Monthly Archives: September 2012

Ode to Bob Dylan

Corrugated like words
in the strangely mounded night,
catching us in your rough headlights,
your scorn like lead bullets,
you bought us all time.

Maybe if I had dengue fever
or was a hardshell unbeliever
I wouldn’t have given you a second thought–
with your hungry gypsy women
and your pointed shoes and your bells,
never pointing where true north is,
I would have let you pass by.

But out here in the desert
where the land is softly folded
your words from your new album suddenly cover the hills
like the illuminated manuscript of some mad saint
giving it a patina more refined
than the afternoon could manage on it’s own.

The Hills of Home

Dog Walk

Corgi dogs walk
the same way I think most days,
all jerky and wiggly
with only an approximate direction,
waggling from one distraction
to the next–
a person,
a car with a person in it,
a person with another person,
a person with a dog,
a dog with a person,
a squirrel with a death wish,
a house with a person in front of it,
–like dropped bread crumbs,
really anything will serve
to lead a Corgi dog,
or a man,
around the ragged block
back to where he started.

–Burl Whitman

Getting Hucked

I worked all summer in Idaho
up around Cour d’Alene–
restaurant work,
feeding farmhands
and truckers, mostly.

Everybody was talking about,
crazy about huckleberries.
Huckleberry this, huckleberry that,
huckleberries in everything,
jam, pancakes, syrup, pies,
everything.

We had this joke–
walk into work in the morning,
you didn’t have to touch a counter or anything,
and there would be a big
huckleberry streak on your arm.
We called it getting hucked.

The hours were crazy,
seems like all I did was work
and watch the heat lightening
reflecting off the river at night.

I miss it somehow
in this Portland town.

–Burl Whitman

Bowling with Nixon

I always thought it would be fun
to bowl with President Nixon
in the basement of the White House.

You know, spot the old boy
a few frames,
watch that goofy grin
slide sideways
as I hook one into the pocket
on the last frame,
beat him by seven,
or even let him win
if I was feeling generous that day.

Maybe Pat would watch us,
clap, bring us a cold one,
laugh at his jokes.

Me and Tricky Dick–
basement bowling buddies.

I miss Mr. High Waisted Pants
with the pancake TV makeup
that could never cover
his sweaty upper lip,
telling us he wasn’t a crook.

Cheap thug, hack,
back stabbing, race baiting,
Jew hating,
whining narcissist politician,
sure.

But ol’ Dicky boy, my friend,
you were a fucking liberal choir boy
compared to the venal mafia dons
who run your party now.

Rest easy, Quaker Dick.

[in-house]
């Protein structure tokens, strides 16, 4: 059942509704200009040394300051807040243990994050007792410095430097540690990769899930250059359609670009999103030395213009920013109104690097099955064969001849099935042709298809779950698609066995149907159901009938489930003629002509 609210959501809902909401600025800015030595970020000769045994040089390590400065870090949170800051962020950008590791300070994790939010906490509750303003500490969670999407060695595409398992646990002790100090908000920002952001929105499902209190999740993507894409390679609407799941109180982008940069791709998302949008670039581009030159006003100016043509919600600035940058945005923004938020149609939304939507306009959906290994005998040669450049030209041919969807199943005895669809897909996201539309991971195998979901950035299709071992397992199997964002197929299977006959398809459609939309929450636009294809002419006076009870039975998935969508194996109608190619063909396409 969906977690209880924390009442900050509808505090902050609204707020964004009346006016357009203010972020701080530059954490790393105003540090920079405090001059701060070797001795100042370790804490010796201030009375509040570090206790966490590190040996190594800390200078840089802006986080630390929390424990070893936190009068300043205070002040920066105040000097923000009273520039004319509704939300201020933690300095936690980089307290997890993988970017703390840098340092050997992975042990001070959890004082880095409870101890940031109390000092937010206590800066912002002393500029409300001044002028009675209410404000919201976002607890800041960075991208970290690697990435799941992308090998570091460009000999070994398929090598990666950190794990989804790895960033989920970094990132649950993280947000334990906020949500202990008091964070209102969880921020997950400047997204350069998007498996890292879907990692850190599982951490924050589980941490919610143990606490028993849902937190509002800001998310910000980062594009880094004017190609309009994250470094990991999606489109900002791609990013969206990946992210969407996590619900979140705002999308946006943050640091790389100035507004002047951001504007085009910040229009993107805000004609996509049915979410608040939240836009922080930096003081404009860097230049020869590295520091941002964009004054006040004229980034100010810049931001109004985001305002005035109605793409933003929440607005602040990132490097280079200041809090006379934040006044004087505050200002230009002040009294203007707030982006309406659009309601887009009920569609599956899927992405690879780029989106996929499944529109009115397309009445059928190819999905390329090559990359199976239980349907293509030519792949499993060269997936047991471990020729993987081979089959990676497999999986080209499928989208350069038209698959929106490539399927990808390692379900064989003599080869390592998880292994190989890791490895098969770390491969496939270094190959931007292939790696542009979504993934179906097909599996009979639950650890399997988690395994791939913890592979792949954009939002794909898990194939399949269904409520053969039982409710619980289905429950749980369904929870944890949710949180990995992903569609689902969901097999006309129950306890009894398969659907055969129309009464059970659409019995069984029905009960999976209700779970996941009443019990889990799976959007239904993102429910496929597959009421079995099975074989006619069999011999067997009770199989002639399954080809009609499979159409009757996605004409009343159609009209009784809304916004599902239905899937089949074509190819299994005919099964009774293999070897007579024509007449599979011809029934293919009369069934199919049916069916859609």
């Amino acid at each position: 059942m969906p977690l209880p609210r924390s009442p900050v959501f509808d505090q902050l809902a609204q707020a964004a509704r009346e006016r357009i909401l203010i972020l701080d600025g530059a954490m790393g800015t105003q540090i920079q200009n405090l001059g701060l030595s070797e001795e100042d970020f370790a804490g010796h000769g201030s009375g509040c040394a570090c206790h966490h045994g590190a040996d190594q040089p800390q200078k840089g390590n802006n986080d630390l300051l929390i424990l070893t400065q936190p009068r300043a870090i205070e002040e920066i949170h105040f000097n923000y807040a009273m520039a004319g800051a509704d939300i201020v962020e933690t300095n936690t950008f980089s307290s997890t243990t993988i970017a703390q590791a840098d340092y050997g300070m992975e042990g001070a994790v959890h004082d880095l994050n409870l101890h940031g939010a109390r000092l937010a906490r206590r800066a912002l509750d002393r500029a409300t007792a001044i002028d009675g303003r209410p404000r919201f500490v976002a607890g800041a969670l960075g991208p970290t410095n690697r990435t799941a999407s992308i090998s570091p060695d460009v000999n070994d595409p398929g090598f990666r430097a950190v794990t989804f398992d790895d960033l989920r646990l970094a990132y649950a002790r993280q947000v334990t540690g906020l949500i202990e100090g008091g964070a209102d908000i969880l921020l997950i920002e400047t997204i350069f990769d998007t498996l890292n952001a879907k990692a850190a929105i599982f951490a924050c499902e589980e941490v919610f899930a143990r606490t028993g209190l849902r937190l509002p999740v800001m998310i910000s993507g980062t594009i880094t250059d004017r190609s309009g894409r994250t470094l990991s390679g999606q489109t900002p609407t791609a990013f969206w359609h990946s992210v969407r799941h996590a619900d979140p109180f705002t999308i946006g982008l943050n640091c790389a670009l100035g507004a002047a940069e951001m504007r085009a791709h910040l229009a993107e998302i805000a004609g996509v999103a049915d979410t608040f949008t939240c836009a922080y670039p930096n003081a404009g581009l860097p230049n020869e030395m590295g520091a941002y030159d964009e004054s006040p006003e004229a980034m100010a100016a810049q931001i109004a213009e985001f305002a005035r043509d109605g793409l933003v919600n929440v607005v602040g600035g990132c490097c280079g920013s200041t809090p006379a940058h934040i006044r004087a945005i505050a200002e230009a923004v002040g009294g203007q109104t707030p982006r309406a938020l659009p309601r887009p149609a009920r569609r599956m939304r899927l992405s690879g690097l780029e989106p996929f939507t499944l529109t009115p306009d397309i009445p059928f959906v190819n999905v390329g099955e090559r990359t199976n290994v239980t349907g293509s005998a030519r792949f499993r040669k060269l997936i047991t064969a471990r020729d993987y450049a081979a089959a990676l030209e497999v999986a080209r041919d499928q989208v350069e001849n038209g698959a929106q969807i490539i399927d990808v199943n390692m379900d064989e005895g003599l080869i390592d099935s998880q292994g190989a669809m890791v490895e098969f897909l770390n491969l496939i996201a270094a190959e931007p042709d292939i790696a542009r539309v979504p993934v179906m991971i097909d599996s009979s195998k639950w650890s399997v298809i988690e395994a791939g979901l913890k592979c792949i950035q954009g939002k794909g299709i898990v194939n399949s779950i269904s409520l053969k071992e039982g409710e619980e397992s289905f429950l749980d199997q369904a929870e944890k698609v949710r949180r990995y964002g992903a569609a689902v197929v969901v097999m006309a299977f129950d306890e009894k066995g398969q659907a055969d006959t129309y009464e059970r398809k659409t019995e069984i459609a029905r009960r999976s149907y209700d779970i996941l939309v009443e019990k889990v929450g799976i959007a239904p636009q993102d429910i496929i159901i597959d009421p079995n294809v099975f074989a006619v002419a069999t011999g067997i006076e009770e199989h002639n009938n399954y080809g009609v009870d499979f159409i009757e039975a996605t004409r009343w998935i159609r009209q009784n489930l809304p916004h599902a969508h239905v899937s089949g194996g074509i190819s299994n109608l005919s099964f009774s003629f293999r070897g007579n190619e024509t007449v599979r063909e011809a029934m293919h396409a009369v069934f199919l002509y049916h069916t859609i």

You were the last US President
who spent more on social programs
than on defense.

The “Abraham Lincoln of the American Indian,”
father of the EPA,
the Clean Air Act and Earth Day.

Lower your backswing
and keep your hand and wrist
at nine o’clock, old timer.
The Dude would be proud.

–Burl Whitman

Hometown

I can’t believe I’m still here
in this town where I grew up.
There is the ghost of the old high school
torn down and brooding
beneath a Starbucks and a vitamin store.

The trees I staked
in the park by the lake
have grown huge.
The light is somehow
different now–
maybe happier to shine on newer things,
than to help me illuminate
the gauzy white room of memory.

The cannery where I seamed
a briney river of green beans
into gleaming metal hides,
and the railroad tracks we marooned a jeep on.
The lake we skinny dipped in at night
under the uncurious stars.

They are all here
and they are not here.
And the same is true for you.
And the same is true for me.

–Burl Whitman

Jesus Had a Wife–No Duh

In the New York Times today — somebody found a 4th century papyrus fragment that says Jesus had a wife.

Well, no shit.

Who did he kiss repeatedly in front of the others?

Who was the only one who had the stones to stick by him all the way to the cross, to his burial and beyond?

Who saw him first as risen and was given instructions to tell the others?

Who pissed off the other apostles so much they eventually whined to Jesus about loving her more than them?

And his typically acerbic response:
“why do I not love you like her?”

Who so irritated and threatened Rome with her prominence that the 6th century pope Gregory declared her a prostitute?

Like they say, true love endures all things.

And if anybody knew true love when he saw it–and was a man in full–it was Jerusalem Slim.

–Burl Whitman